Interactive: How Australia compares to the rest of the world on CO2 emissions
With Australia's climate policies in the international spotlight, the interactive graphic below shows how the country's carbon dioxide output compares with others, and sees it rank as the highest emitter among OECD member countries.
As world leaders flex their environmental credentials and urge one another to better them amid the 2021 United Nations Climate Change Conference in Glasgow, Australia has come under fire.
Its climate policies have been criticised by allies Britain and the United States, as well as Pacific neighbours that are highly vulnerable to the impacts of climate change.
And while Australia’s total carbon emissions are not as significant as those of other nations, they rise further when taking into account fossil fuel exports and other trade. Furthermore, when looking at emissions on a per capita basis (to account for population size), Australia’s annual footprint stands out.
Per capita emissions are calculated by dividing a country's total emissions by its population.
How does Australia compare?
According to 2019 figures from Our World in Data - the most recently available per capita data - each person in Australia emits 16.3 tonnes of CO2 annually. The data finds the international average to be 4.72 tonnes annually per capita, meaning Australia’s footprint is more than three times above that.
In terms of the per capita emissions of all nations, Australia sits in 13th place. But when ranked among countries that are members of the Organisation for Economic Co-operation and Development (OECD) – a group of 38 nations generally regarded as being developed and high-income – Australia ranks first as the bloc’s highest emitter per capita.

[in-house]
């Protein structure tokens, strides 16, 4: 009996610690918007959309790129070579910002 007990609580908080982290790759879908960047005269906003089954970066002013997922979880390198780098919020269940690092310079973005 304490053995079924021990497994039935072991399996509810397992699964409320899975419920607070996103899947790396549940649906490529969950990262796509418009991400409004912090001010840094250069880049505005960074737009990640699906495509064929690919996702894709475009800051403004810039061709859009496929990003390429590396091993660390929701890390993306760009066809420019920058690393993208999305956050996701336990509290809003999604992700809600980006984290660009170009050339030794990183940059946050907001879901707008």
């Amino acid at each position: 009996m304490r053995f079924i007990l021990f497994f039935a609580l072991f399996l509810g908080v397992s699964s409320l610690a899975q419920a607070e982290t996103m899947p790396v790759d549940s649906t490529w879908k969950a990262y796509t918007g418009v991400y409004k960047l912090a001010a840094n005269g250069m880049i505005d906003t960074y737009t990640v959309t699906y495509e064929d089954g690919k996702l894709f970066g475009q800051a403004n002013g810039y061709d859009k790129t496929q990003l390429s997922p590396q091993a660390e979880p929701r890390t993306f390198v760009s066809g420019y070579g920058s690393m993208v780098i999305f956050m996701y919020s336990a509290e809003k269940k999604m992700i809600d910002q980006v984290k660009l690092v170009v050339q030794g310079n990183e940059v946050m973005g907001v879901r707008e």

The interactive graphic below shows how Australia's citizens compare to those in other nations across the globe, and how each country has improved things over the past 30 years.
Which countries are the highest emitters per capita?
The Our World in Data figures looked at production-based emissions – or those produced within boundaries without accounting for trade. According to the data, the world’s highest annual emitter per capita is Qatar with 38.6 tonnes.
The Caribbean countries of Curacao (31.8 tonnes) and Trinidad and Tobago (27.1) were second and fourth, while Kuwait (25.6), Brunei (21) and Bahrain (20.9) also ranked high on the list.
The Pacific island of New Caledonia was third with 29.9 tonnes.
Australia's 13th position is just ahead of the United States (16.1 tonnes) and Canada (15.4) in 14th and 16th place respectively, and marginally behind Saudi Arabia (17) in 11th spot.
Which countries are the lowest emitters per capita?
According to the data, African nations make up the vast majority of the world’s lowest emitters.
Afghanistan, with 0.28 tonnes of annual emissions per capita, was the only non-African country to sit among the 22 lowest emitters.
The Central African Republic, Chad, Burundi, Somalia, and the Democratic Republic of Congo each had annual emissions per capita of 0.06 tonnes or less.
Why does measuring 'per capita' matter?
Malte Meinshausen, an associate professor at The University of Melbourne’s School of Earth Sciences, said while looking at emissions through a per capita lens doesn't tell the whole story of what happens inside a country, it is a good way of comparing countries with each other.
“It gives you a good indicator about what the average lifestyle is [in that country],” he said.
“You can have some countries where you have rich people being very high emitters and a lot of people being rather poor and not emitting much. However, if you compare different countries, it does tell you a great deal.
“There are multiple more dimensions that you want to look at if you want to have a complete picture, but per capita is the best starting point.”
Ahead of COP26, Energy Minister Angus Taylor defended Australia’s emissions reduction efforts, saying they were down by 20.8 per cent on 2005 levels.
He also said Australia was on track to reach up to 35 per cent reductions by 2030 with the support of the government’s technology-focused roadmap.
“That's better than New Zealand, better than Canada, the two other big developed countries who are commodity exporters [and] better than the United States, Japan, and the OECD average,” he told reporters in Canberra.
Interactive by Ken Macleod. Lead artwork by Jono Delbridge and Karin Zhou-Zheng. Additional reporting by Evan Young.